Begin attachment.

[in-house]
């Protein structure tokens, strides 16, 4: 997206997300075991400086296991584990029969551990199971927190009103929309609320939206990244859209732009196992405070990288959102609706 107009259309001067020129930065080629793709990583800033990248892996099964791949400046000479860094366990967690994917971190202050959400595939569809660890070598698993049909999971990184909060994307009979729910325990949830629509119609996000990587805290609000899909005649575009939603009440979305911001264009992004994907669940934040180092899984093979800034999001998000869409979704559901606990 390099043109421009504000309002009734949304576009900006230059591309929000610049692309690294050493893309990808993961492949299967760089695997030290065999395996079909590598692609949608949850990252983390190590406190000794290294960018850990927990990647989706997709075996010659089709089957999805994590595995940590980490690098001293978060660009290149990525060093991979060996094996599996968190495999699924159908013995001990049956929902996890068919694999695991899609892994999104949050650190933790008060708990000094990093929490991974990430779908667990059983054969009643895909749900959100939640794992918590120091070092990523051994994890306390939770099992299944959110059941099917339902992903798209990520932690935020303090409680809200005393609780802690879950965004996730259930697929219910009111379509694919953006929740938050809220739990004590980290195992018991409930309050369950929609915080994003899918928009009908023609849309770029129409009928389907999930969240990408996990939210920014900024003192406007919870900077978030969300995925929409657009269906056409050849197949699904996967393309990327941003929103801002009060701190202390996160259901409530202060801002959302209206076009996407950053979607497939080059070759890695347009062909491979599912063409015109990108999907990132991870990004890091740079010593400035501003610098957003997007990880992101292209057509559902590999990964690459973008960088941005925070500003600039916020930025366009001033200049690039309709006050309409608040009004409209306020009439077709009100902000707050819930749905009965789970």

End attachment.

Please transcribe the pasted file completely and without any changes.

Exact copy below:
[in-house]
């Protein structure tokens, strides 16, 4: 997206997300075991400086296991584990029969551990199971927190009103929309609320939206990244859209732009196992405070990288959102609706 107009259309001067020129930065080629793709990583800033990248892996099964791949400046000479860094366990967690994917971190202050959400595939569809660890070598698993049909999971990184909060994307009979729910325990949830629509119609996000990587805290609000899909005649575009939603009440979305911001264009992004994907669940934040180092899984093979800034999001998000869409979704559901606990 390099043109421009504000309002009734949304576009900006230059591309929000610049692309690294050493893309990808993961492949299967760089695997030290065999395996079909590598692609949608949850990252983390190590406190000794290294960018850990927990990647989706997709075996010659089709089957999805994590595995940590980490690098001293978060660009290149990525060093991979060996094996599996968190495999699924159908013995001990049956929902996890068919694999695991899609892994999104949050650190933790008060708990000094990093929490991974990430779908667990059983054969009643895909749900959100939640794992918590120091070092990523051994994890306390939770099992299944959110059941099917339902992903798209990520932690935020303090409680809200005393609780802690879950965004996730259930697929219910009111379509694919953006929740938050809220739990004590980290195992018991409930309050369950929609915080994003899918928009009908023609849309770029129409009928389907999930969240990408996990939210920014900024003192406007919870900077978030969300995925929409657009269906056409050849197949699904996967393309990327941003929103801002009060701190202390996160259901409530202060801002959302209206076009996407950053979607497939080059070759890695347009062909491979599912063409015109990108999907990132991870990004890091740079010593400035501003610098957003997007990880992101292209057509559902590999990964690459973008960088941005925070500003600039916020930025366009001033200049690039309709006050309409608040009004409209306020009439077709009100902000707050819930749905009965789970």